5 Ways to Massively Improve Your Presentation Content


Day in and day out, we see lowly presentations with half-hearted bullet points come through our doors looking sad as wet dogs. Sometimes it feels like presentation writers don’t know where to begin, don’t care enough about their topic, or just plain don’t care. Wake up, presenters! You can make content so strong, people will think that Hemingway, Dickens, and Shakespeare all collaborated on it! Start with these five tips before you begin writing: 

1. Forget Everything You Know(ish)
The days of data-heavy, bullet-point-driven, bulk-text slides are over. Those dark times have been relegated to museums with Medieval weaponry and carriages. The modern presentation is minimal in all aspects. Rather than relying on the slide’s text to read aloud to the audience, presenters now use the text to help support their existing talking points and guide them through the structure of the presentation. Welcome to the future! It’s a lot better looking. 

Tip: Find a few modern presentations that inspire you and take a moment to appreciate how far these decks have come from their 90’s grandfathers.  

2. Apply A Narrative
No matter what your message, product, or service you are presenting is, it has a story to tell. Stories enhance your audience’s memory and engages their active listening; you love them, I love them, everyone loves them. Consider shaping your presentation around the story of how you came up with the idea, or the problem it solved. You might even want to include a main character or a “to be continued” at the end if you’re feeling really creative. 

Tip: Structure your content with a beginning, middle, and end.

3. Give it a Theme
One way to prevent your writing from flailing all over the place is to add a theme which will give your presentation consistency. Like a title, it can be a one or two word phrase which encompasses the entire goal or meaning of your message. For example, if you are making a presentation about a brand new doughnut that your bakery is going to release, the theme could simply be “Uncontrollably Delicious.”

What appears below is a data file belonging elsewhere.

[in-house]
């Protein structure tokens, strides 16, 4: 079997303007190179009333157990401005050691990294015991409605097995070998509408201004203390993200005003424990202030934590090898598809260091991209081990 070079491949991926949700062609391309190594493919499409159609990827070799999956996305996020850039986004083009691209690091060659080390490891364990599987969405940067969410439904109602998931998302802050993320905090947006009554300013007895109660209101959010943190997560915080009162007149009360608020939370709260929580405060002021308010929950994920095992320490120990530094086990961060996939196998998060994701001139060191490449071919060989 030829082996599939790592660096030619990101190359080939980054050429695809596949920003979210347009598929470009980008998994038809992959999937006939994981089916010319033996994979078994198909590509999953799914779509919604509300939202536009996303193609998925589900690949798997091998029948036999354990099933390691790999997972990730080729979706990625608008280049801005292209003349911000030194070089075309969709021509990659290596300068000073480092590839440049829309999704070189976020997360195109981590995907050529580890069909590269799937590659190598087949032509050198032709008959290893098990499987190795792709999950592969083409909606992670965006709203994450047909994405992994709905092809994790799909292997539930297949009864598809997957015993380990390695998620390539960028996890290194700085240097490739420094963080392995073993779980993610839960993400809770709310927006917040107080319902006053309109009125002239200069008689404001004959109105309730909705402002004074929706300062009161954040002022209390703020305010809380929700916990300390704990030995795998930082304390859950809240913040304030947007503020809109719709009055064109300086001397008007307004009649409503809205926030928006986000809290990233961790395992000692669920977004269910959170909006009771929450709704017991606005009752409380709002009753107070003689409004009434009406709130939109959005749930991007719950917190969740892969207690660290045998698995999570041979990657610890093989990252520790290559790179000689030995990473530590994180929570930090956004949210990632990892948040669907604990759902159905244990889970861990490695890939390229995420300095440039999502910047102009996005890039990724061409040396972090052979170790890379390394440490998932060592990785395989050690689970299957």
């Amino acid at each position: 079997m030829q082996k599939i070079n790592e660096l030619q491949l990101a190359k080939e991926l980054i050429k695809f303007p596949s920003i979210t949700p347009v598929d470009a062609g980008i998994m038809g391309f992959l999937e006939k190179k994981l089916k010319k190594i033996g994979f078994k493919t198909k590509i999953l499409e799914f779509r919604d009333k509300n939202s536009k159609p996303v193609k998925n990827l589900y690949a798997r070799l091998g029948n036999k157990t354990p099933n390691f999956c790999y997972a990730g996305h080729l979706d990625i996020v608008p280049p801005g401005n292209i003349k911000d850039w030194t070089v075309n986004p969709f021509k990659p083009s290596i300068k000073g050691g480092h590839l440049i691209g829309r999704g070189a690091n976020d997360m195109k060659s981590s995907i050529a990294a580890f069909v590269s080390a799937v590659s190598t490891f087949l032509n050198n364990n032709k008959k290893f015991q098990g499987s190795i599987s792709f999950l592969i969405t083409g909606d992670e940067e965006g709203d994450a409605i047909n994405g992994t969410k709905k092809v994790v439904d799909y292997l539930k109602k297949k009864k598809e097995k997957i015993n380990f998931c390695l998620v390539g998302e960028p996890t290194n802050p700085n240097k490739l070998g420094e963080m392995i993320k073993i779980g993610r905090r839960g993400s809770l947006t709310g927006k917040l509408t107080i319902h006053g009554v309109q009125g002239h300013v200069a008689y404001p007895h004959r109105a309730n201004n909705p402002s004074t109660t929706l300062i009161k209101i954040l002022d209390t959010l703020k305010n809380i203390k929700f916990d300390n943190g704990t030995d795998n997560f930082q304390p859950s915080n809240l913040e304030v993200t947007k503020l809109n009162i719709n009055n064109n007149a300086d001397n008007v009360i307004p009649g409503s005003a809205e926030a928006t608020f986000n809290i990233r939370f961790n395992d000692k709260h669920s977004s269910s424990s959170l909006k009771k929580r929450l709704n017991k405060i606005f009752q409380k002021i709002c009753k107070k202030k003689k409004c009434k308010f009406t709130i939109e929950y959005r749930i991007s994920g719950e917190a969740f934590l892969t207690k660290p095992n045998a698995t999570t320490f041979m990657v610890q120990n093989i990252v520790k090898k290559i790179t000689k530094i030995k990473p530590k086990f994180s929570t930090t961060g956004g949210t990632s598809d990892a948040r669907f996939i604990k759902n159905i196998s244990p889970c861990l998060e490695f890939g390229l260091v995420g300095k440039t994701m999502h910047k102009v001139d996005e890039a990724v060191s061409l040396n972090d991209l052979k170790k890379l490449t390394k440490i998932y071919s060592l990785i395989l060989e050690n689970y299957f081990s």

Tip: Before you start writing, think of a theme and hold it in your mind as you work. 

4. A Jaw-Dropping Takeaway
Most presentations leave you hanging, like an uncomfortable high-five the other person didn’t see. Don’t forget to finish your presentation with a call-to-action that means something to your message. Should your audience sign up for a class? Share their email addresses? Give you exactly $105.31? Be clear with what you want, make it sound urgent, and tie your call-to-action back with the original content. 

Tip: Be sure you have a call-to-action that inspires your audience by the end of the presentation.

5. Slice and Dice
Many presentations we see aren’t inherently bad, they just need to be edited down by about a billion words. You can elaborate on a slide as necessary during your talk, but avoid paragraph-long rants, tons of bullet points, and grocery checklists on each slide. Reading from a slide or having a lot to read will distract your audience and looks tacky. Like “5th grade science project” tacky. As painful as it is, try using a single sentence (or less!) on each slide. 

Tip: Cut down the content on your slides to simple, clear, almost-nothingness. 

What we’re trying to say is that we want to see you break out of your content box. Try something new with your presentation, whether it’s a story, a fresh theme, or you’re demolishing bullet points. Stop making presentations that are as fun as eating a chalk sandwich! Fresh content will give your message new life. 

About the author –
Sunday Avery is the Content Manager at Ethos3, a Nashville, TN-based presentation boutique providing professional presentation design and training for national and international clients ranging from Fortune 500 companies to branded individuals like Guy Kawasaki. Her life passions are books, brewing beer, and presentations. 
About Author
Sunday Avery

Sunday Avery is the Content Manager at Ethos3, a Nashville, TN-based presentation boutique providing professional presentation design and training for national and international clients ranging from Fortune 500 companies to branded individuals like Guy Kawasaki. Her life passions are books, brewing beer, and presentations.

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